MASH: An Army Surgeon in Korea
The Oasis: A Memoir of Love and Survival in a Concentration Camp
by Petru Popescu -- I really enjoyed this tale of a couple who met in a
work concentration camp towards the end of World War II and how they
experienced life there and beforehand; it was interesting to read some
Jewish rituals as Blanka thought back on her growing-up years; now I
want to read the story of this author as he escaped Communism in
Romania (got it at the library 4/25, and will read soon)
A Year in the World by Frances Mayes --
pleasant enough book, but not my favorite; I did think often "oooh, I'd
like to go there!" Too bad I don't travel more
Posted on Facebook:
Ten Green Bottles
"How glamorous Ed looks in his Italian tuxedo, his 'smoking' as it's
called by Italians who frequently leave off the second word of an
imported term: basket, instead of basketball, night instead of
nightclub." -- Reading this just now in A Year in the World by
Frances Mayes made me remember my conversation the other night about why
some of us call knit hats "toboggans." It must be our Italian
ancestry! Toboggan hat becomes plain old toboggan.
by Vivian Jeanette Kaplan -- "The
true story of one family's journey from war-torn Austria to the ghettos
of Shanghai" -- really interesting book especially when the family
finally moves to Shanghai thrives, then the Japanese take over and they
have to move to the ghetto where they adapt and thrive (somewhat) and
THEN the Americans bomb their area while trying to win the war - ah!!
by Otto F. Apel, Jr,
MD and Pat Apel -- really interesting book about the MASH units in
Korea. I enjoyed reading about life in Korea from a doctor's
perspective. He shared funny parts, and many amazing parts about how
they worked to keep people alive. I was brought to tears thinking of how
hard they worked on soldiers who, quite frankly, seemed lost causes or
too far gone to save. But they did!
One time he was talking about their need for blood, and how
"the occupation army in Japan appealed to the Japanese people to give
blood for Americans fighting in Korea. Long lines of Japanese stood
outside the blood bank in Tokyo....The blood was flown from the U.S.
Medical Laboratory in Tokyo to the blood bank in Korea and helicoptered
to the MASH units. An interesting quirk arose at this point. Japanese
blood contains less of the Rh-negative factor than the blood of people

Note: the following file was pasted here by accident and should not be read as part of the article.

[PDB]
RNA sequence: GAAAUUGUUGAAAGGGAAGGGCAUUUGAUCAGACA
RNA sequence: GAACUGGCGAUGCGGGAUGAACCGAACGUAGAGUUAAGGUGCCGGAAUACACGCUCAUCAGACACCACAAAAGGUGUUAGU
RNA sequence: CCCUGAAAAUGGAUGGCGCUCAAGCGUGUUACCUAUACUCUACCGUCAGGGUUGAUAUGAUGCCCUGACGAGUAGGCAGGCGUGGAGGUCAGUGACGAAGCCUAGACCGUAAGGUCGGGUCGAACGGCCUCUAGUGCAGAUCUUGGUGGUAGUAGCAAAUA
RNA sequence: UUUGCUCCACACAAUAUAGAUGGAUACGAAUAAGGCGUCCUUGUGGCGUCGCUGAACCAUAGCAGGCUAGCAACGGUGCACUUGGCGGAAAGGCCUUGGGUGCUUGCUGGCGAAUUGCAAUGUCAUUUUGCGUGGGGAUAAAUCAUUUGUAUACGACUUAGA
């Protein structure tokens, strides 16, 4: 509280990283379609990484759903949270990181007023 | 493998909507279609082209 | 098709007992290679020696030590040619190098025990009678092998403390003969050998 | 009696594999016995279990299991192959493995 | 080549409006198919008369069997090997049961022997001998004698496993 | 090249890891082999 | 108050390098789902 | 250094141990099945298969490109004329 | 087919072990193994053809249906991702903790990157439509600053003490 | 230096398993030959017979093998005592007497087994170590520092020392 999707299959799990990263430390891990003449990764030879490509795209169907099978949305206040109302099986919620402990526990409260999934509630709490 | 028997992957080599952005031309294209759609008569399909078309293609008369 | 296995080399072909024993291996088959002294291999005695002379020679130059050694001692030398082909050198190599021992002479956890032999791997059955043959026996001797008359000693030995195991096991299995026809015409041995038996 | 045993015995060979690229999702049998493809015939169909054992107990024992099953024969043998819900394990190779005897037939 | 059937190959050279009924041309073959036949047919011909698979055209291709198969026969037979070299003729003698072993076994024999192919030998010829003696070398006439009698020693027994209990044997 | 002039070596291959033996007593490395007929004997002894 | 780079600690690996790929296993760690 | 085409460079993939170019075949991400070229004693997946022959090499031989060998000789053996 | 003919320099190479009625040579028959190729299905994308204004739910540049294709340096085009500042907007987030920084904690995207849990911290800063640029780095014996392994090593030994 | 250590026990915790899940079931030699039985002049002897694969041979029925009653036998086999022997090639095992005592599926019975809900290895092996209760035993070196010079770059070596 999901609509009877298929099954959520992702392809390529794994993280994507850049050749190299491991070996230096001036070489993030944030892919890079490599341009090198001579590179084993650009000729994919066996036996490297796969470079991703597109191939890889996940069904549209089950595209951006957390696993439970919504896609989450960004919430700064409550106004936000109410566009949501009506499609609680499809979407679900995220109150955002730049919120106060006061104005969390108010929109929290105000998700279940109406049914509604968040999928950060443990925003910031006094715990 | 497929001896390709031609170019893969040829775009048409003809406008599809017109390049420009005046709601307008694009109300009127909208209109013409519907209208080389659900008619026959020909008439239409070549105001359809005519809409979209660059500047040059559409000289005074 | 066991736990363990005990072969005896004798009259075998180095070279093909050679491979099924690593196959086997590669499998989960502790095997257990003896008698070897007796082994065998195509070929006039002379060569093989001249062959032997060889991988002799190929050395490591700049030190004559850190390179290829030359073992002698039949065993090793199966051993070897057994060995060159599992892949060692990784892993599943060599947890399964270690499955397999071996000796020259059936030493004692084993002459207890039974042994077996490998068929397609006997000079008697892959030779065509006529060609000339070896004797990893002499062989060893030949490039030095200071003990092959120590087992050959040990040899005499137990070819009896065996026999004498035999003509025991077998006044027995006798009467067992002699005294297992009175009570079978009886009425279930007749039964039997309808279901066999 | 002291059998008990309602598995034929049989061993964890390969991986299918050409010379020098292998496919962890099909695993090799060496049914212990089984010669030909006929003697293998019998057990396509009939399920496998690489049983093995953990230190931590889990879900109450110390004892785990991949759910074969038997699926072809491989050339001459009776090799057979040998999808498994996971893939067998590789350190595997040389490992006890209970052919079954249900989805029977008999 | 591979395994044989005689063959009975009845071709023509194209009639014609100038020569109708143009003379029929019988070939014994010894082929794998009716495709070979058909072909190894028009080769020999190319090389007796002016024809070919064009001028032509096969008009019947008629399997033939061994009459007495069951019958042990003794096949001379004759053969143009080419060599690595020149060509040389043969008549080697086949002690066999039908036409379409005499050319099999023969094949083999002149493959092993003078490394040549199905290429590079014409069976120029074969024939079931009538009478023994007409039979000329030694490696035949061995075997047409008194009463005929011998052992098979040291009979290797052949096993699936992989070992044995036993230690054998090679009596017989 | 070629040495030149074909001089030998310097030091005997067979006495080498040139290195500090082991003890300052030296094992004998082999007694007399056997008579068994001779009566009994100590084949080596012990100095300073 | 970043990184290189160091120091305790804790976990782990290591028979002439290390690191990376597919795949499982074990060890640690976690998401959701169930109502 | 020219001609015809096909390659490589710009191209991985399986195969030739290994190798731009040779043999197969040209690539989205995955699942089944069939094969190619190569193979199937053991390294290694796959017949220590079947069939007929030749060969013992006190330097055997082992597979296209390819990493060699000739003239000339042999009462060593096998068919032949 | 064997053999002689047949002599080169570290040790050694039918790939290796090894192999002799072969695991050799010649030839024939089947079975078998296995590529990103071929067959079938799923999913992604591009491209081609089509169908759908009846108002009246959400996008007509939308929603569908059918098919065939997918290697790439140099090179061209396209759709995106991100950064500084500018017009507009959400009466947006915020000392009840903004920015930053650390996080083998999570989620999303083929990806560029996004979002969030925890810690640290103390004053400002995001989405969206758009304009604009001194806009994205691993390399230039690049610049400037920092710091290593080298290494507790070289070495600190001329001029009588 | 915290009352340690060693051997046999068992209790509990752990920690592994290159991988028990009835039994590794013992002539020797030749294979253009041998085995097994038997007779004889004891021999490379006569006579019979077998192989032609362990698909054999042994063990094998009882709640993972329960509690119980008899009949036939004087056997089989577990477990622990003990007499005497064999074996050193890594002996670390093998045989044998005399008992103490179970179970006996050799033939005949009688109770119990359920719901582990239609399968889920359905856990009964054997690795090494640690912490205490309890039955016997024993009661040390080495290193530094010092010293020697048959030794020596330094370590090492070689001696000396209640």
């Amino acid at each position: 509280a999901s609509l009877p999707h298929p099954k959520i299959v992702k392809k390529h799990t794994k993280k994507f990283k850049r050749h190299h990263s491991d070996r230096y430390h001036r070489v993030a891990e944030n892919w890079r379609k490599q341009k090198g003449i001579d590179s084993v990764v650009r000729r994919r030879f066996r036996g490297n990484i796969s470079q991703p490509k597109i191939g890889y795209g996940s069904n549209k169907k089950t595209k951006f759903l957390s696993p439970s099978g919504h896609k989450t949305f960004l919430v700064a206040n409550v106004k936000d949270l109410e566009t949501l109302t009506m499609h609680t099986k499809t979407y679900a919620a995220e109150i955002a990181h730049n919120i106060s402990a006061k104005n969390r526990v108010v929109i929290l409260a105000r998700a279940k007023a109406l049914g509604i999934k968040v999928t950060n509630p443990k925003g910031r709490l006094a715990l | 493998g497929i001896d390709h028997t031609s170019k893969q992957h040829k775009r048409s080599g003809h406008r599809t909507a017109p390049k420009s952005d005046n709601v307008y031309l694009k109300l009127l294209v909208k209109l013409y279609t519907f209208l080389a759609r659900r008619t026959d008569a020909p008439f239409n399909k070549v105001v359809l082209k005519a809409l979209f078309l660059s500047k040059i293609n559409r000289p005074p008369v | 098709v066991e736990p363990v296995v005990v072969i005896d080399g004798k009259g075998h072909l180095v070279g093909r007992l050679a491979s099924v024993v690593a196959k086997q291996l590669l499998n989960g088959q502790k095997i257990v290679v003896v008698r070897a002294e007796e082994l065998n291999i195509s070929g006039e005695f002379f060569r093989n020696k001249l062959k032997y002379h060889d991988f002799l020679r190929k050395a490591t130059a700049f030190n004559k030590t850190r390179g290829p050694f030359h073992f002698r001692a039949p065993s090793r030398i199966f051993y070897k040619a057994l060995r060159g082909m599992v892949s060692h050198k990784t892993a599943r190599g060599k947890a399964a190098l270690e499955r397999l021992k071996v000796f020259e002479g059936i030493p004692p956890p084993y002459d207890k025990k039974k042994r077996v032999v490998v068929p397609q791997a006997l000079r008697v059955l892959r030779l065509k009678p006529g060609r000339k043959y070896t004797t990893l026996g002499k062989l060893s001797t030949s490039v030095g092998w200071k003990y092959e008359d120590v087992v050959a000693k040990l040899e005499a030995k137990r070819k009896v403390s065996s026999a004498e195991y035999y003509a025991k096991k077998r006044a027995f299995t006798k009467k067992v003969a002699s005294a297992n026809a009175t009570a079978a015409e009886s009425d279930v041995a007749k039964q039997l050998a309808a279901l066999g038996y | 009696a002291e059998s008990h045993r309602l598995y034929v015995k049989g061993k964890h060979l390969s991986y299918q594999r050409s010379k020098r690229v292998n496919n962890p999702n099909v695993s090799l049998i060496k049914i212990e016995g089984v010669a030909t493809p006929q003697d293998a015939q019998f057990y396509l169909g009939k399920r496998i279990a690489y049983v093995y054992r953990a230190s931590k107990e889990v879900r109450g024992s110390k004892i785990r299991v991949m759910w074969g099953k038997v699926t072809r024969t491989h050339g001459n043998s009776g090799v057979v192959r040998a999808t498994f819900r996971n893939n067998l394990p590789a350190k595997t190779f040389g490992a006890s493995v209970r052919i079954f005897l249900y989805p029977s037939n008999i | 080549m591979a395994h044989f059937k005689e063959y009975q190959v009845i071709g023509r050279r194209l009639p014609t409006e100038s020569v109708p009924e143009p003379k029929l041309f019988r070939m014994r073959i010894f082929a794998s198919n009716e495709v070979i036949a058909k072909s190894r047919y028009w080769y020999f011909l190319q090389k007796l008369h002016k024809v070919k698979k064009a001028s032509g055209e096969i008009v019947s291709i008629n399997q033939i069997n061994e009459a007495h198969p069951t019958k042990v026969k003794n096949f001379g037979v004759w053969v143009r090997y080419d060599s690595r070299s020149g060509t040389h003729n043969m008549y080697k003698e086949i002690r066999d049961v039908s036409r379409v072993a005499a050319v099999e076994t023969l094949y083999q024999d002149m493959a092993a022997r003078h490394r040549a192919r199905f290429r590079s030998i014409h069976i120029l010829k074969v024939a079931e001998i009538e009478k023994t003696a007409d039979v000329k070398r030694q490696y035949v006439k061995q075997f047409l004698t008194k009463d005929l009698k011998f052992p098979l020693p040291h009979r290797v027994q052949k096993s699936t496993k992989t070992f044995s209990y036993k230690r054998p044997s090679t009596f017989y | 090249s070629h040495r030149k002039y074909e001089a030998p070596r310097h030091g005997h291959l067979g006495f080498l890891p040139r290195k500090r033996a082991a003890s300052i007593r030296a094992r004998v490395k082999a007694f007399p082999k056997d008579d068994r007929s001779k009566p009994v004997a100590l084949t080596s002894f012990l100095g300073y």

of European origin. Therefore, Japanese blood could not be used to treat
Americans. Japanese blood was used only for Koreans or other Asians.
But it did allow doctors or nurses to use other blood for Americans and
thus maintain adequate levels of blood in the medical facilities." (pg.
They learned the importance of patients
getting up and walking as an aid to healing. Also, the importance of
antibiotics - and more widespread use of them was "tested" on these
Prague Winter: A Personal Story of Remembrance and War, 1937-1948
by Madeleine Albright -- If you are interested in Czech history
especially during World War II, you may like this book. It also talks a
bit about Bohemia, Czech and Slovak breaks and the rise of Communism in
this section of the world. Of course Ms. Albright talks about her
family's experiences during these years which makes it even better.
War Torn: Stories of War from the Women Reporters Who Covered Vietnam
-- this book is a collection of accounts by 9 women; I enjoyed the
variety of experiences, and especially enjoyed the account of the lady
who adopted two daughters from Vietnam and went back years later with one of
Outwitting the Gestapo by Lucie Aubrac -- this
book tells the story of a group of French resisters during the time
Germany occupied France during WII; it's told from the point of view of
Lucie - and covers 9 months of her life; pretty interesting book
Thanks for the reviews! Prague Winter sounds fascinating, both for the subject matter because it's by Madeleine Albright.
The hot pink text is a little headache-inducing, though :)
I think I enjoyed Prague Winter more because I've actually been there, once, briefly. I'm not a world traveler like you. :)
Oh, sorry about the font color. I was trying to brighten my days, I guess. :)
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